Response to Comments

A 60-day comment period on the interim final rule was initiated on June 16, 2006, (71 FR 34823). Only two respondents replied. One respondent is an individual and the other respondent is a timber industry association.

Comment 1: The constraints that the value of replacement material may not exceed the value of the material it is replacing by more than 10% or $10,000, whichever is less, are too restrictive and will hamper implementation and use of this valuable tool. On small amounts of replacement timber, 10% may represent a very small amount of money, and on large volumes the $10,000 may represent a small percentage of value. If one or both of these numbers has some basis in law and cannot be removed, the only fair way to deal with this situation is to have these be upper and lower limits.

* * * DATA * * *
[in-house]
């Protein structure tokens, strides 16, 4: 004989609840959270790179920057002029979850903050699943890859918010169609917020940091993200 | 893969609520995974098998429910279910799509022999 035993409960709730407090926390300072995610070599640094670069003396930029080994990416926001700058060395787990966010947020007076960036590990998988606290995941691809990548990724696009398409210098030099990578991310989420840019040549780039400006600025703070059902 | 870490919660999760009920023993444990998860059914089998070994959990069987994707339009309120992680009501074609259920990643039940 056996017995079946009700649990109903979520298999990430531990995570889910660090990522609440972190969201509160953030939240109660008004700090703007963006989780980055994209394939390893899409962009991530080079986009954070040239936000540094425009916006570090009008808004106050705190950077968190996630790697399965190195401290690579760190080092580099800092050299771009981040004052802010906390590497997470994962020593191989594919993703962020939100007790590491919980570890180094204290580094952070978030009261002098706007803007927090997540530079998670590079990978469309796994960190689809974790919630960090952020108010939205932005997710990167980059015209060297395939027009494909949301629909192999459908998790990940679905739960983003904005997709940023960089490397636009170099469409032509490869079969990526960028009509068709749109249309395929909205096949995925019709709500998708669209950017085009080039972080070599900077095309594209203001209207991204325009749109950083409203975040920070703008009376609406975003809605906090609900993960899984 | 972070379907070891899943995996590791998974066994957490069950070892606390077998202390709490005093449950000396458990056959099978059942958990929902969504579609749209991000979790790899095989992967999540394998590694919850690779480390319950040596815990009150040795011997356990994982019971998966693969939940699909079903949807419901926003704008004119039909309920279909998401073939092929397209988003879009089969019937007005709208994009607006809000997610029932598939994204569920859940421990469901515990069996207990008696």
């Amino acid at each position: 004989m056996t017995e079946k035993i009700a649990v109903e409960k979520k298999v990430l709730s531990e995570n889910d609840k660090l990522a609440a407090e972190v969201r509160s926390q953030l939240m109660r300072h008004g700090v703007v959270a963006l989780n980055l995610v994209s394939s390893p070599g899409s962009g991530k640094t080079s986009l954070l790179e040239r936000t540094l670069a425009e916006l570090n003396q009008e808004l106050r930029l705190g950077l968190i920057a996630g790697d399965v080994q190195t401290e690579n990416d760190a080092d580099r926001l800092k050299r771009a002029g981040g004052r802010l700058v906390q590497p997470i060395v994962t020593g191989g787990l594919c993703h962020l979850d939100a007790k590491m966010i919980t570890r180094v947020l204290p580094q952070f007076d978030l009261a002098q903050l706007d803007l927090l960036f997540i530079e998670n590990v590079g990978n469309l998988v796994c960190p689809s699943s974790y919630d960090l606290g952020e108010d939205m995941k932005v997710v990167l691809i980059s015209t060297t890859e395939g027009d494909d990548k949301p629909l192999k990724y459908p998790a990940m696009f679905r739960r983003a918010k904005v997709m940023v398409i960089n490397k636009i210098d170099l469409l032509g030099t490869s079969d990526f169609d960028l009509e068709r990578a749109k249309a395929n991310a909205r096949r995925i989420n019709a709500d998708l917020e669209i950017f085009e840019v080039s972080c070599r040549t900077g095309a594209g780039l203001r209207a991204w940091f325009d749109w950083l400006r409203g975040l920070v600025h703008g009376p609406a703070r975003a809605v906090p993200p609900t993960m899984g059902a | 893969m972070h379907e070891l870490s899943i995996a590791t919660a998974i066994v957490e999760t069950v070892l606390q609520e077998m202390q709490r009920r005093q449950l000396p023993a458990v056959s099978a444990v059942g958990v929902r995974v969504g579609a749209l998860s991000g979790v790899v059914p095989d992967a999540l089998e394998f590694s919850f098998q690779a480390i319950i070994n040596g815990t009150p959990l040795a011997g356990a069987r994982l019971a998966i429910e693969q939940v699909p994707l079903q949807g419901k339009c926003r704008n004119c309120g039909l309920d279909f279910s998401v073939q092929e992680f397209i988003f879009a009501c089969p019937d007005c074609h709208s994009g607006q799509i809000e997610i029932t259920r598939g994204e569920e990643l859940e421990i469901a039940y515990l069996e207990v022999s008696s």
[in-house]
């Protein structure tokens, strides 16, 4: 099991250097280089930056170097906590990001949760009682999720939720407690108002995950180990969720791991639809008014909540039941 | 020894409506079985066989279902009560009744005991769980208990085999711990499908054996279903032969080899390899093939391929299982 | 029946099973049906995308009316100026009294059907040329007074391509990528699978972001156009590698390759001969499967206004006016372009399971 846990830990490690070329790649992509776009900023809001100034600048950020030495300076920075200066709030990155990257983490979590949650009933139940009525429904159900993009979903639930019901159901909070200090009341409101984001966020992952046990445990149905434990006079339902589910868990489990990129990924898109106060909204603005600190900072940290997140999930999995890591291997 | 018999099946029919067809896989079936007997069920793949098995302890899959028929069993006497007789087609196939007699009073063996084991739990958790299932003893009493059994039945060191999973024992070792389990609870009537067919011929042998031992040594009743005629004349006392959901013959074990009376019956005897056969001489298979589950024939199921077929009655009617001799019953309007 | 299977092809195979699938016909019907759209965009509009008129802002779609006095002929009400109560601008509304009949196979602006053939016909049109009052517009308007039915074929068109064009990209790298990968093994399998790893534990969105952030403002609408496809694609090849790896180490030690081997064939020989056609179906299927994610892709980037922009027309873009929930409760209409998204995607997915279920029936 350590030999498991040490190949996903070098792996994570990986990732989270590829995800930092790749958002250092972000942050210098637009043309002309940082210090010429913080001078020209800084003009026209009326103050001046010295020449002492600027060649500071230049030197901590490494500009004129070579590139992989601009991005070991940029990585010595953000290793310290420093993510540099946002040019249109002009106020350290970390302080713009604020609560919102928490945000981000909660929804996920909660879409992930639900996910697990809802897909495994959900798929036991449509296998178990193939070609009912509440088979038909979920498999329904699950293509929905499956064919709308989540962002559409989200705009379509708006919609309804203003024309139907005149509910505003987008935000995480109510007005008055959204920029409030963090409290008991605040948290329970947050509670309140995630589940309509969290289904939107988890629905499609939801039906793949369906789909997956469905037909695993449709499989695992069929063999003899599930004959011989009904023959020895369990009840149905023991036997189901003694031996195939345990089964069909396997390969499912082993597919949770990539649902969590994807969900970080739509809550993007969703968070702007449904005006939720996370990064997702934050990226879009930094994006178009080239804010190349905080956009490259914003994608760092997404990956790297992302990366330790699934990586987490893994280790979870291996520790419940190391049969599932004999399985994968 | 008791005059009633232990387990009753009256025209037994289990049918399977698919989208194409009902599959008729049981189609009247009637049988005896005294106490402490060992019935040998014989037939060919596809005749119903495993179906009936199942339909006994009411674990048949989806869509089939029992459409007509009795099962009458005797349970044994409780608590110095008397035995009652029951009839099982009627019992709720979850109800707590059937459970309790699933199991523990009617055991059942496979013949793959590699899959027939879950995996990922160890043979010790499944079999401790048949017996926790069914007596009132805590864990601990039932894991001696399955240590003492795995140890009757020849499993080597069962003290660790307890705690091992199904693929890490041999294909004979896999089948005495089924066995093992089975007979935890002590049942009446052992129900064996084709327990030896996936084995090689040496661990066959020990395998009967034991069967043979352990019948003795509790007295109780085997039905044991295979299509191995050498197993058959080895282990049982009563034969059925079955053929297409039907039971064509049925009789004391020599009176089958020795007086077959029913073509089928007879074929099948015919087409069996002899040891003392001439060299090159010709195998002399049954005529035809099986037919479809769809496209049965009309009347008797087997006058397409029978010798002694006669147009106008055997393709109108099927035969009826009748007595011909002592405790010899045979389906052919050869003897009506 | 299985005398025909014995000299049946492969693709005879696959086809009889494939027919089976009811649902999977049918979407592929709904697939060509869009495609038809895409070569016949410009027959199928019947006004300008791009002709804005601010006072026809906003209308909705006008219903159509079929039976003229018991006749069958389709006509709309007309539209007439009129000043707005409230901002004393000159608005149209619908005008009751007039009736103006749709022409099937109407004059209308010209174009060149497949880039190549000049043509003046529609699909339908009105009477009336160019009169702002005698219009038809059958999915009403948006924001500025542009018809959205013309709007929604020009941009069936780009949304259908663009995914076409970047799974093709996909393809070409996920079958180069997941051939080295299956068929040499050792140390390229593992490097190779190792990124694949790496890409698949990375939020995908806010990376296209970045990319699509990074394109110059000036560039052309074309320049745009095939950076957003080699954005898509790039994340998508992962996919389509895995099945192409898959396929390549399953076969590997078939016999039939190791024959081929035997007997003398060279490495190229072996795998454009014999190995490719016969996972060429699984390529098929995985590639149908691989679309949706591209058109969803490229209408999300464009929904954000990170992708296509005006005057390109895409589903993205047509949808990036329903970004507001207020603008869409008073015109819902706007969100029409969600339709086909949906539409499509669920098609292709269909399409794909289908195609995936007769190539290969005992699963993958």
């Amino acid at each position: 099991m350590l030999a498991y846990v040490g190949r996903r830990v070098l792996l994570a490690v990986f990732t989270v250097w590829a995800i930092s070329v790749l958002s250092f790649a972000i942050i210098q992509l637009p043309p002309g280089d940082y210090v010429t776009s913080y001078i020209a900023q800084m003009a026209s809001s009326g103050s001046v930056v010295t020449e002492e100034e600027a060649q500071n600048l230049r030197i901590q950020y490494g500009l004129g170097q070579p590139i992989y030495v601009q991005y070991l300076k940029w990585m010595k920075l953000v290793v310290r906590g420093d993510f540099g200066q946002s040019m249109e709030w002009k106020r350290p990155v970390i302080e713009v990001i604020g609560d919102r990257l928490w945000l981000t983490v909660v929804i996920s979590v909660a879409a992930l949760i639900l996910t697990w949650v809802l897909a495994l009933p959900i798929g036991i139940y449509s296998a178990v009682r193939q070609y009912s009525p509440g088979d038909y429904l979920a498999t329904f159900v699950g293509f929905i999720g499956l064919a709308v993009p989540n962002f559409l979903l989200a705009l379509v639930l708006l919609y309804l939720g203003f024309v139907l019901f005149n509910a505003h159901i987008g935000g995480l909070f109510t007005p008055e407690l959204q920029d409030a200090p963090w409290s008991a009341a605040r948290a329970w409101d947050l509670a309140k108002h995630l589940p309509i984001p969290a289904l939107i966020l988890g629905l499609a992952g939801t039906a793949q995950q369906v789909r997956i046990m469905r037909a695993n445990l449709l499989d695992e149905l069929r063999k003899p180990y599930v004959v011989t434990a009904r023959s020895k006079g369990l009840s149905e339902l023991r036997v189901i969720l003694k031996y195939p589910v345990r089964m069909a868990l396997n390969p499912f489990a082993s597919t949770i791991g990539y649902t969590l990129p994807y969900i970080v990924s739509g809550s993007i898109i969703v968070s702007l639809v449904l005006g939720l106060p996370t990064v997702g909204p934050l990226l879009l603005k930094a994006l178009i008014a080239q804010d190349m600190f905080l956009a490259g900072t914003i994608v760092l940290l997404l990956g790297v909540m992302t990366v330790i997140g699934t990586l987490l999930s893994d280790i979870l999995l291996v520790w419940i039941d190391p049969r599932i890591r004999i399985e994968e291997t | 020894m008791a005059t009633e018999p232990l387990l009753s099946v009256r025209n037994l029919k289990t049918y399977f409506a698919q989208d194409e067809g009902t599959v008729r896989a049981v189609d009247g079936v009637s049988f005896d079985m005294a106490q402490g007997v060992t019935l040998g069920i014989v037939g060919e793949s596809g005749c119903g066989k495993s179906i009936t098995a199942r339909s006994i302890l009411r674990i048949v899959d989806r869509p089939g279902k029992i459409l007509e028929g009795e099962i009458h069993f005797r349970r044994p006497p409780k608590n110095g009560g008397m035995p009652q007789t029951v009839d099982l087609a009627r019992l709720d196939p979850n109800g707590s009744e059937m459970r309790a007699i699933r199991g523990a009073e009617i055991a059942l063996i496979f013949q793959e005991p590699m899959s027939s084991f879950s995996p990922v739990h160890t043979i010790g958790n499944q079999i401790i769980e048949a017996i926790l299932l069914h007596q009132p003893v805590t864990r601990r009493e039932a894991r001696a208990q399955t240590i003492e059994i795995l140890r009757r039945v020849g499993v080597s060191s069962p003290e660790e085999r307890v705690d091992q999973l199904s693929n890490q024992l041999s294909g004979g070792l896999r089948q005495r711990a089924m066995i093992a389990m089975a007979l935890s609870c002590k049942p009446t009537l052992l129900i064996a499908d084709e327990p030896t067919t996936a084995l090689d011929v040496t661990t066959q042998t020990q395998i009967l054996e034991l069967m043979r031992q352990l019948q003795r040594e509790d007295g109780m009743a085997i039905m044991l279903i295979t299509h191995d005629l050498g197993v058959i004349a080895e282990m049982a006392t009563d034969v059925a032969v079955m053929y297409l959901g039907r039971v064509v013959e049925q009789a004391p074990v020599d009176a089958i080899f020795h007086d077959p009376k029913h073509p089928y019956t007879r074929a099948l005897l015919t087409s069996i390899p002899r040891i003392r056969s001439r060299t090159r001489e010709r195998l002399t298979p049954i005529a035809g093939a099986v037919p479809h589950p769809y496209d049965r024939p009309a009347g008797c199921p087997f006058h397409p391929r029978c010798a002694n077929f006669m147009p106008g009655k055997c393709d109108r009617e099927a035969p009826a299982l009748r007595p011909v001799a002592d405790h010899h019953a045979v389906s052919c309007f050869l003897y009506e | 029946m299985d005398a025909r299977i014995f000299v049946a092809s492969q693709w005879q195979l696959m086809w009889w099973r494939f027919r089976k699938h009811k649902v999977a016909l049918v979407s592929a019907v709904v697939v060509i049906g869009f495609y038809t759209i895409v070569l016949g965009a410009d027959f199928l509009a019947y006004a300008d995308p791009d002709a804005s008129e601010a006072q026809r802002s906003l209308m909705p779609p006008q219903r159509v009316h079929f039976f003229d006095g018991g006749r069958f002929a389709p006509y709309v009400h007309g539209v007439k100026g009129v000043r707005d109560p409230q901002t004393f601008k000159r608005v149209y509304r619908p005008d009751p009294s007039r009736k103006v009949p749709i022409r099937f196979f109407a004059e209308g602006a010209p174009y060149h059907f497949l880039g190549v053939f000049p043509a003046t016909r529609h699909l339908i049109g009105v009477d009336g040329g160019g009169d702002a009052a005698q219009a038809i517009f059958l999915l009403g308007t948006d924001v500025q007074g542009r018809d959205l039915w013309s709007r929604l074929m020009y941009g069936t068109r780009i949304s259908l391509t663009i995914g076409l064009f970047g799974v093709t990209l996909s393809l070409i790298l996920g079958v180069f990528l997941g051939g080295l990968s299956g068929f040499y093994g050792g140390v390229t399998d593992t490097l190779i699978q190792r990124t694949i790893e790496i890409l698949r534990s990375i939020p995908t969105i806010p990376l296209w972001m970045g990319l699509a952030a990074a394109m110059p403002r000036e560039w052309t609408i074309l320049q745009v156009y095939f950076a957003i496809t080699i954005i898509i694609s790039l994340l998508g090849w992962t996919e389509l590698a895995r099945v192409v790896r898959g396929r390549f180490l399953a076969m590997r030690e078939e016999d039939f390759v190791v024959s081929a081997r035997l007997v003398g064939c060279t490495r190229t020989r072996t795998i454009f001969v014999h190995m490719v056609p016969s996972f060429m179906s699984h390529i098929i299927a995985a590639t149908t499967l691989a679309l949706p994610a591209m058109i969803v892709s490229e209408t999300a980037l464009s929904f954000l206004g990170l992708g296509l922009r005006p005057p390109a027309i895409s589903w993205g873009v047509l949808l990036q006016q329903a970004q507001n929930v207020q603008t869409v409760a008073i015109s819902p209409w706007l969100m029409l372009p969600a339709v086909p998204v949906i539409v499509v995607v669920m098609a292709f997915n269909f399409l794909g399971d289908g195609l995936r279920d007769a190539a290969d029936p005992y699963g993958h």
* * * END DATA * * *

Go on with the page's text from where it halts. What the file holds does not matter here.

Response 1: The limitations were intended to reduce potential impacts to other purchasers while making the purchaser of a sale that must be modified or terminated whole. Replacement timber from outside the sale area will most likely come from some other sale that would otherwise be offered competitively on the open market. Offering substantially more replacement timber than the amount or value being deleted by a unilateral termination goes beyond making a purchaser whole, circumvents fair and open competition and could have detrimental consequences to other purchasers, the public, and Forest Service program objectives. For the following reasons the Forest Service agrees that the 10% limit is unnecessary but disagrees that the $10,000 limit is overly restrictive.